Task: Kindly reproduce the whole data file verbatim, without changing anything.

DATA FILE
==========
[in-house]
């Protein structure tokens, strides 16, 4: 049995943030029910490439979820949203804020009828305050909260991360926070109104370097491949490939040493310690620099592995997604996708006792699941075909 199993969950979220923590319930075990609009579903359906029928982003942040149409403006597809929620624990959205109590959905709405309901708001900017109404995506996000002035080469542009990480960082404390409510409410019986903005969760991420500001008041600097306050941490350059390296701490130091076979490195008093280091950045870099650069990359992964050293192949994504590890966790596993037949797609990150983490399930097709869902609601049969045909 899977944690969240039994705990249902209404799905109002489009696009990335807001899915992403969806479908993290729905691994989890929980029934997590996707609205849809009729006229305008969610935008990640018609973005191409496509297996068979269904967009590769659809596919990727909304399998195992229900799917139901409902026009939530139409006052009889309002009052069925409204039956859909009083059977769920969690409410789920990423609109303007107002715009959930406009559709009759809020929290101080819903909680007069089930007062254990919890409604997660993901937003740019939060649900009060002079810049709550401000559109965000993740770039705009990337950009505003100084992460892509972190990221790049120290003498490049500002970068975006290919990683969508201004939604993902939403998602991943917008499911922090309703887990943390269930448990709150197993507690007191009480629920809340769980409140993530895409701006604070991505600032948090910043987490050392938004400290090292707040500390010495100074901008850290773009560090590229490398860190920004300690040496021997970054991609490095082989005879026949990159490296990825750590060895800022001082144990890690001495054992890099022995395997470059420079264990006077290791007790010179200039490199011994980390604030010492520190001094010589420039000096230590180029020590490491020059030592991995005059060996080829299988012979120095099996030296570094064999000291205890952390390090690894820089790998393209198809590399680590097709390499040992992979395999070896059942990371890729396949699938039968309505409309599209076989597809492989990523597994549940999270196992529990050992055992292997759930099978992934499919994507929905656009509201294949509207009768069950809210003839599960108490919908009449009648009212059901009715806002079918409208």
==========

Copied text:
[in-house]
């Protein structure tokens, strides 16, 4: 049995943030029910490439979820949203804020009828305050909260991360926070109104370097491949490939040493310690620099592995997604996708006792699941075909 199993969950979220923590319930075990609009579903359906029928982003942040149409403006597809929620624990959205109590959905709405309901708001900017109404995506996000002035080469542009990480960082404390409510409410019986903005969760991420500001008041600097306050941490350059390296701490130091076979490195008093280091950045870099650069990359992964050293192949994504590890966790596993037949797609990150983490399930097709869902609601049969045909 899977944690969240039994705990249902209404799905109002489009696009990335807001899915992403969806479908993290729905691994989890929980029934997590996707609205849809009729006229305008969610935008990640018609973005191409496509297996068979269904967009590769659809596919990727909304399998195992229900799917139901409902026009939530139409006052009889309002009052069925409204039956859909009083059977769920969690409410789920990423609109303007107002715009959930406009559709009759809020929290101080819903909680007069089930007062254990919890409604997660993901937003740019939060649900009060002079810049709550401000559109965000993740770039705009990337950009505003100084992460892509972190990221790049120290003498490049500002970068975006290919990683969508201004939604993902939403998602991943917008499911922090309703887990943390269930448990709150197993507690007191009480629920809340769980409140993530895409701006604070991505600032948090910043987490050392938004400290090292707040500390010495100074901008850290773009560090590229490398860190920004300690040496021997970054991609490095082989005879026949990159490296990825750590060895800022001082144990890690001495054992890099022995395997470059420079264990006077290791007790010179200039490199011994980390604030010492520190001094010589420039000096230590180029020590490491020059030592991995005059060996080829299988012979120095099996030296570094064999000291205890952390390090690894820089790998393209198809590399680590097709390499040992992979395999070896059942990371890729396949699938039968309505409309599209076989597809492989990523597994549940999270196992529990050992055992292997759930099978992934499919994507929905656009509201294949509207009768069950809210003839599960108490919908009449009648009212059901009715806002079918409208």